In the past two decades he crisscrossed the country for speaking engagements and air-show visits to bring the all-black flight program – which had been virtually ignored by history – into the American consciousness. In 1997, Congress honored graduates of the Tuskegee program with the Congressional Gold Medal – the nation’s highest civilian award.

For his 90th birthday celebration, several black airline employees traveled from as far away as Denver to attend, saying without his advocacy, their careers might never have gotten off the ground.

Watson, who at 92 traveled to Washington to attend an inaugural ball hosted by President Barack Obama, said his helping pave the way for others was among his life’s most satisfying accomplishments.

“I’ve done so much I’m proud of,” Watson said. “That’s the real reward.”

In addition to his wife and son, Watson is survived by another son, Spann Marlowe Watson, of Silver Spring, Md., and daughters Cynthia Hopson, of Bratenahl, Ohio and Dianne Capers, of Hempstead. Another son, Capt. Orrin Watson, an Air Force flier, died in 1981.

A burial is being planned for Arlington National Cemetery following a funeral at the adjacent Old Post Chapel, in Virginia, but no date has been set. Viewings this week will be held on Long Island at Donohue-Cecere Funeral Home, 290 Post Ave., Westbury. Times are 7-9 p.m. Tuesday, April 20, and 2-4 p.m Wednesday. A brief ceremony will be held 7-9 p.m. Wednesday.

  1. Blessed are those who there to make a difference.
    Rest in peace.

  2. **CORRECTION to above comment**
    I meant:
    “Blessed are those who dare to make a difference.”

  3. Thank you for your courage and tenacity. Rest in Peace, you earned your wings a long time ago.

  4. I worked with Spann Watson for several years in the late’80’s. We both were FAA employees and I had the pleasure of sharing a double cubicle with him in FAA HQ. I heard all his stories during those two years, including the Freeman Field Mutiny. I’m sorry to hear of his passing.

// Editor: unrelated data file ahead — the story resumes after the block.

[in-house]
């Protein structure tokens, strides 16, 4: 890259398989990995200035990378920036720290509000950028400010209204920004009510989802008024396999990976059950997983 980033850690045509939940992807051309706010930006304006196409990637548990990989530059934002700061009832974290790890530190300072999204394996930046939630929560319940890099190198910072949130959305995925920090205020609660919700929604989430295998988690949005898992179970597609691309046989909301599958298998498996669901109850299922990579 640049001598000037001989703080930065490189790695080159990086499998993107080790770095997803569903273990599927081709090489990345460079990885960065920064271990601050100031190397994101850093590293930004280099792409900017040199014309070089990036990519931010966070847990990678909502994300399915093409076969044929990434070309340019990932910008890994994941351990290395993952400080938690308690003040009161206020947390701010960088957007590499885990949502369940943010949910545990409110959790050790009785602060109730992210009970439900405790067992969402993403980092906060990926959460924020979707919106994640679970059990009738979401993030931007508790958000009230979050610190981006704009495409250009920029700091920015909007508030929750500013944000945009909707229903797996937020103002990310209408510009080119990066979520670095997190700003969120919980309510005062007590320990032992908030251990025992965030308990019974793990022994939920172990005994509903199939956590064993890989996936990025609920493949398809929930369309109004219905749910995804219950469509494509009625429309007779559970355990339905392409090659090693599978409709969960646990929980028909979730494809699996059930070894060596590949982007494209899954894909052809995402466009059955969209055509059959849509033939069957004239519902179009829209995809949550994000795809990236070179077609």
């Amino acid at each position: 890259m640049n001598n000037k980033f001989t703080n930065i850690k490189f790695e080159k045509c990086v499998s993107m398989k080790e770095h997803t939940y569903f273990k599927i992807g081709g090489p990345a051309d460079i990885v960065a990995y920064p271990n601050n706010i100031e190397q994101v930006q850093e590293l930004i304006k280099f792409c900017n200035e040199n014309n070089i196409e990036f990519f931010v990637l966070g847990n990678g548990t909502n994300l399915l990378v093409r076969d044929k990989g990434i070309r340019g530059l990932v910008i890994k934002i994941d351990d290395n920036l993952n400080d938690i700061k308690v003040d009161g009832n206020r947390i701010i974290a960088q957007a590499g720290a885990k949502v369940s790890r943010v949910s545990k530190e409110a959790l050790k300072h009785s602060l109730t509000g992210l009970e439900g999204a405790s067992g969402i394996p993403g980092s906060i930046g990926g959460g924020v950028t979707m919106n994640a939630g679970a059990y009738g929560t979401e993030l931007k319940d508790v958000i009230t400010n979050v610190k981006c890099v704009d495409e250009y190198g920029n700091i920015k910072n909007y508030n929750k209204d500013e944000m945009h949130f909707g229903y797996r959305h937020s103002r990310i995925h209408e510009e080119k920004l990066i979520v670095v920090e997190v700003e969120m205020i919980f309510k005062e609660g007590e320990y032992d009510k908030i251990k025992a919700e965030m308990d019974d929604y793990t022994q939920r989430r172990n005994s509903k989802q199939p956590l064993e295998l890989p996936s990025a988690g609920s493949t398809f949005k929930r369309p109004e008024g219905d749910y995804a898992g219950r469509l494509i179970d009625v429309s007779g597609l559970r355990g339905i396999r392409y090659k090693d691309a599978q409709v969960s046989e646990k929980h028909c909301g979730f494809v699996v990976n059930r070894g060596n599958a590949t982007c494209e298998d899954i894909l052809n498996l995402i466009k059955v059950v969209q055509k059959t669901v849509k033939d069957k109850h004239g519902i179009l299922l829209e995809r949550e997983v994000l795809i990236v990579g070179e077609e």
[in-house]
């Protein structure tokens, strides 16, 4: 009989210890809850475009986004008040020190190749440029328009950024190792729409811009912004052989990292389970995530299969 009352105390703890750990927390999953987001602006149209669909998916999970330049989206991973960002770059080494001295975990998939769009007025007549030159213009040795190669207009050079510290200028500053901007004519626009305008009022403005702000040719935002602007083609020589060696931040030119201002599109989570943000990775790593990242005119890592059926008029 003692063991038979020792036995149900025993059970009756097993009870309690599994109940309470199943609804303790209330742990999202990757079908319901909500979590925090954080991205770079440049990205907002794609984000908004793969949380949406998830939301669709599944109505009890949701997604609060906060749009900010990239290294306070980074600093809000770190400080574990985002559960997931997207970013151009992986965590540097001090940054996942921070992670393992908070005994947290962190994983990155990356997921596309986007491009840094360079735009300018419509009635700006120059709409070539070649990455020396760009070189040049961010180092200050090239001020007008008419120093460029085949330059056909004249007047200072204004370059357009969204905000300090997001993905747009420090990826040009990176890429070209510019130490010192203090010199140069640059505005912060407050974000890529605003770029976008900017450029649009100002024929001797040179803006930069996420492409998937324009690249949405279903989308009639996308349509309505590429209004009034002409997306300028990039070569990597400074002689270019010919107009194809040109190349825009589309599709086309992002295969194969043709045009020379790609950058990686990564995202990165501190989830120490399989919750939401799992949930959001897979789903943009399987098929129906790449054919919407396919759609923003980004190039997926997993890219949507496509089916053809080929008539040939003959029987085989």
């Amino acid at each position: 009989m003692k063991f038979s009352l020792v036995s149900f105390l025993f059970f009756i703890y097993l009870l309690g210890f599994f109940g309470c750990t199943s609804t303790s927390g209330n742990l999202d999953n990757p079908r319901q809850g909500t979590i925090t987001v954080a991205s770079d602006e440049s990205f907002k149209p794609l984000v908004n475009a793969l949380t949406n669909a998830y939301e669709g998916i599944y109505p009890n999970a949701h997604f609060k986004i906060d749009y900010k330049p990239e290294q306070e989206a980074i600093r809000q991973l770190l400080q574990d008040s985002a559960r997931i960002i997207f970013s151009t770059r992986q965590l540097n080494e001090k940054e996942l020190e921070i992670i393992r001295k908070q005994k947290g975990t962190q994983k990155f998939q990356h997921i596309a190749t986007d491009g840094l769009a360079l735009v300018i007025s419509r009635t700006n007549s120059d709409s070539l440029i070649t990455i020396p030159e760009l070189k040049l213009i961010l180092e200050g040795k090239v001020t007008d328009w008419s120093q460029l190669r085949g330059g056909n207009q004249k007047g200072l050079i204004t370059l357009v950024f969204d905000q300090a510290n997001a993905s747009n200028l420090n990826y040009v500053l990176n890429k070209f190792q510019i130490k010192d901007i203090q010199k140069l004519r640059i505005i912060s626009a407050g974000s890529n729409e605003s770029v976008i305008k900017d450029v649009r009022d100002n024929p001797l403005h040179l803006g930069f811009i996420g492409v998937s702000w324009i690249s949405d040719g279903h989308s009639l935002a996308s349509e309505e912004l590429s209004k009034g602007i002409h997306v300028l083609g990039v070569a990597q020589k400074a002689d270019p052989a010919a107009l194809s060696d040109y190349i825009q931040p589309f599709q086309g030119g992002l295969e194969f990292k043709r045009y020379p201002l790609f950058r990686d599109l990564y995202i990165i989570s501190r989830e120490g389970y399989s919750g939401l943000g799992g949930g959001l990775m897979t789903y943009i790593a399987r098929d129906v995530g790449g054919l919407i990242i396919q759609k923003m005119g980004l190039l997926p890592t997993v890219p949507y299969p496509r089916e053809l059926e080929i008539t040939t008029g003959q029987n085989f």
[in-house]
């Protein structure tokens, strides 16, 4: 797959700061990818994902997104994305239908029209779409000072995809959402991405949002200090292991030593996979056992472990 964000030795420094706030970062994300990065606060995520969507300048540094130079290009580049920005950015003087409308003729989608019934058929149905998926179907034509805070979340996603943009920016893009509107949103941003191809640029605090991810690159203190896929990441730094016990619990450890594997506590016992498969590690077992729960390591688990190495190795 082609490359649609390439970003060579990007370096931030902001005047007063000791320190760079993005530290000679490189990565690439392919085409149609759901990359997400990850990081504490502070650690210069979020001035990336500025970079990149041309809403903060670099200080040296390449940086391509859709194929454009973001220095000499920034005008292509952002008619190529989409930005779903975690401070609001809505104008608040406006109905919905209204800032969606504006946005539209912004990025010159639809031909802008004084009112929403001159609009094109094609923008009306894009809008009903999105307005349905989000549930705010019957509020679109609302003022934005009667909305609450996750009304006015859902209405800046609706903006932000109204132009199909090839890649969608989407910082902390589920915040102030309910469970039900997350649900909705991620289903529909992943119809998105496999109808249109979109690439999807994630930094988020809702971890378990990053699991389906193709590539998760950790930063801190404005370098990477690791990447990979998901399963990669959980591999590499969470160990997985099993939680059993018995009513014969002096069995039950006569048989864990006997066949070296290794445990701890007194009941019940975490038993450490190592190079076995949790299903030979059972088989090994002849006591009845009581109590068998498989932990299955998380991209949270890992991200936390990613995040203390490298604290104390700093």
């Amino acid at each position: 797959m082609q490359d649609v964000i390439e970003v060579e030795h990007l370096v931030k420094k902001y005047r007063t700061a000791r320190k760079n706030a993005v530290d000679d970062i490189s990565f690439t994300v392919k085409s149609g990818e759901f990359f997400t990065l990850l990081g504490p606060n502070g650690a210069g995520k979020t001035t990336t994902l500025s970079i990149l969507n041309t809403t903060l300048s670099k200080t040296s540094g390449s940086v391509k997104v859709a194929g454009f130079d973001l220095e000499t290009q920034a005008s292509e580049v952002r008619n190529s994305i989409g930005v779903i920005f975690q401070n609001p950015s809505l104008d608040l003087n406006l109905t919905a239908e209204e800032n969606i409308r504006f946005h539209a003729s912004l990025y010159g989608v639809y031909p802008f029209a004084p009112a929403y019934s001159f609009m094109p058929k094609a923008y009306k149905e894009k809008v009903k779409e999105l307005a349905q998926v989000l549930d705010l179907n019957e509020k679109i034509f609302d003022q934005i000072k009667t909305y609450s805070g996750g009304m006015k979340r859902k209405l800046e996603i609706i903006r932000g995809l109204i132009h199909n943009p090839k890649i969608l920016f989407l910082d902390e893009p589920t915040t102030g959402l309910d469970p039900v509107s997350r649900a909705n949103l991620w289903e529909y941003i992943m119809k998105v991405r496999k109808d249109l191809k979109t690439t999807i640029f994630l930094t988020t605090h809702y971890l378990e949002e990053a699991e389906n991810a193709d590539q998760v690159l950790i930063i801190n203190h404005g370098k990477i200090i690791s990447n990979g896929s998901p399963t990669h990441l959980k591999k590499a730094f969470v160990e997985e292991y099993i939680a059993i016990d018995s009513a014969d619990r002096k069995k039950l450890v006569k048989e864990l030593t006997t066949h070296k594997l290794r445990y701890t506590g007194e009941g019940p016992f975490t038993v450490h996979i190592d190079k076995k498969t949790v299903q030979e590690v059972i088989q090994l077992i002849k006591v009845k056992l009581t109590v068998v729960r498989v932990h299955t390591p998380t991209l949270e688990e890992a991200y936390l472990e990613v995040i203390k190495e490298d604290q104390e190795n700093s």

5. Really awesome article! Really!

  6. I was saddened at the passing of Colonel Spann Watson. I learned from a former classmate, Sandra Watson, formerly Sandra Wood that after a discussion with her former spouse that we might have the same relatives in South Carolina. I am a Watson with family ties in South Carolina. My father James Watson Served in North Africa during WWII with the Army-Air Corps’ Engineers, building runways. I would be honored if a family member could contact me in that we might discuss what I’ve recently learned. Respectfully.

  7. I worked with Spann Watson at the FAA in l977-1978. At that time I did not know about the Tuskegee airmen. I knew him then as a wonderful, gentle person who was interested in helping young people. Like a father figure. He kept in touch with us and we helped work on a Tuskegee matter with him. He took us to Andrews for lunch and called to see if we were OK over the years. He travelled the Long Island Railroad and Amtrak and DC subway to DC to visit a friend who was very ill in the hospital and returned the same way without spending the night. He was a true friend. I will be attending his funeral at Arlington tomorrow and know that we have a lost a courageous, honest and beautiful person.

    My heart goes out to his family because if he made such an imperssion on me, it must have been very special to be part of his family.

    Rose Marie
    July 28, 2010